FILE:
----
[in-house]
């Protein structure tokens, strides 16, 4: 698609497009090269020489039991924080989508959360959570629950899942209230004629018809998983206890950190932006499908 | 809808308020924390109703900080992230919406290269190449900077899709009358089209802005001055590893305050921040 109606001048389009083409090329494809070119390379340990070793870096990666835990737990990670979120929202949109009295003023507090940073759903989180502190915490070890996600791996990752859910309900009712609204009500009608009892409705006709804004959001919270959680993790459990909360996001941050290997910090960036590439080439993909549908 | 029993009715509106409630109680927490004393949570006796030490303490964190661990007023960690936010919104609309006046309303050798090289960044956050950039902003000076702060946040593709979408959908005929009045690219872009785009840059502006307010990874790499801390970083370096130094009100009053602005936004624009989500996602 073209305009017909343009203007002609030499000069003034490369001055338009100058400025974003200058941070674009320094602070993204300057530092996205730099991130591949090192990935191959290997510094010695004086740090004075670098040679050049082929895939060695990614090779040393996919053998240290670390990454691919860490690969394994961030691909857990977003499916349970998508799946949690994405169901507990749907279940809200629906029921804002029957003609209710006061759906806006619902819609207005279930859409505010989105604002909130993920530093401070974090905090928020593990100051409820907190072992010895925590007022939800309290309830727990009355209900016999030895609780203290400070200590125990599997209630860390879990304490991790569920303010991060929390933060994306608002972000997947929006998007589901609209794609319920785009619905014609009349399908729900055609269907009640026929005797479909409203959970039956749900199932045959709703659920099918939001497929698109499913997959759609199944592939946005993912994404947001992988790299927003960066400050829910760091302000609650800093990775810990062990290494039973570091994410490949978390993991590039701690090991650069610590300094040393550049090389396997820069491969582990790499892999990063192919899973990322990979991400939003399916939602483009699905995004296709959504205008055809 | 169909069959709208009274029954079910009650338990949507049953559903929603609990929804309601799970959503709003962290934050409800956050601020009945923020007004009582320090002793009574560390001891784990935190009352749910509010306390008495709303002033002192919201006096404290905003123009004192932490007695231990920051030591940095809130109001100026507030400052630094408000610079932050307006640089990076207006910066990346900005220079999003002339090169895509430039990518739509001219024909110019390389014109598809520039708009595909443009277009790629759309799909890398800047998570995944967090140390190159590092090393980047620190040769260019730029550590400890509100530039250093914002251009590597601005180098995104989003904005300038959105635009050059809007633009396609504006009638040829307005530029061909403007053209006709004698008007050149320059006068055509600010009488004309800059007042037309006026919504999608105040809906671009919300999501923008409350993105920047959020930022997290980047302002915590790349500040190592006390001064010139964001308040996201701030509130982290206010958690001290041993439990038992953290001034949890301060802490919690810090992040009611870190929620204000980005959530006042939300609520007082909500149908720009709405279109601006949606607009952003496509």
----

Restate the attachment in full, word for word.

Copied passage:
[in-house]
């Protein structure tokens, strides 16, 4: 698609497009090269020489039991924080989508959360959570629950899942209230004629018809998983206890950190932006499908 | 809808308020924390109703900080992230919406290269190449900077899709009358089209802005001055590893305050921040 109606001048389009083409090329494809070119390379340990070793870096990666835990737990990670979120929202949109009295003023507090940073759903989180502190915490070890996600791996990752859910309900009712609204009500009608009892409705006709804004959001919270959680993790459990909360996001941050290997910090960036590439080439993909549908 | 029993009715509106409630109680927490004393949570006796030490303490964190661990007023960690936010919104609309006046309303050798090289960044956050950039902003000076702060946040593709979408959908005929009045690219872009785009840059502006307010990874790499801390970083370096130094009100009053602005936004624009989500996602 073209305009017909343009203007002609030499000069003034490369001055338009100058400025974003200058941070674009320094602070993204300057530092996205730099991130591949090192990935191959290997510094010695004086740090004075670098040679050049082929895939060695990614090779040393996919053998240290670390990454691919860490690969394994961030691909857990977003499916349970998508799946949690994405169901507990749907279940809200629906029921804002029957003609209710006061759906806006619902819609207005279930859409505010989105604002909130993920530093401070974090905090928020593990100051409820907190072992010895925590007022939800309290309830727990009355209900016999030895609780203290400070200590125990599997209630860390879990304490991790569920303010991060929390933060994306608002972000997947929006998007589901609209794609319920785009619905014609009349399908729900055609269907009640026929005797479909409203959970039956749900199932045959709703659920099918939001497929698109499913997959759609199944592939946005993912994404947001992988790299927003960066400050829910760091302000609650800093990775810990062990290494039973570091994410490949978390993991590039701690090991650069610590300094040393550049090389396997820069491969582990790499892999990063192919899973990322990979991400939003399916939602483009699905995004296709959504205008055809 | 169909069959709208009274029954079910009650338990949507049953559903929603609990929804309601799970959503709003962290934050409800956050601020009945923020007004009582320090002793009574560390001891784990935190009352749910509010306390008495709303002033002192919201006096404290905003123009004192932490007695231990920051030591940095809130109001100026507030400052630094408000610079932050307006640089990076207006910066990346900005220079999003002339090169895509430039990518739509001219024909110019390389014109598809520039708009595909443009277009790629759309799909890398800047998570995944967090140390190159590092090393980047620190040769260019730029550590400890509100530039250093914002251009590597601005180098995104989003904005300038959105635009050059809007633009396609504006009638040829307005530029061909403007053209006709004698008007050149320059006068055509600010009488004309800059007042037309006026919504999608105040809906671009919300999501923008409350993105920047959020930022997290980047302002915590790349500040190592006390001064010139964001308040996201701030509130982290206010958690001290041993439990038992953290001034949890301060802490919690810090992040009611870190929620204000980005959530006042939300609520007082909500149908720009709405279109601006949606607009952003496509």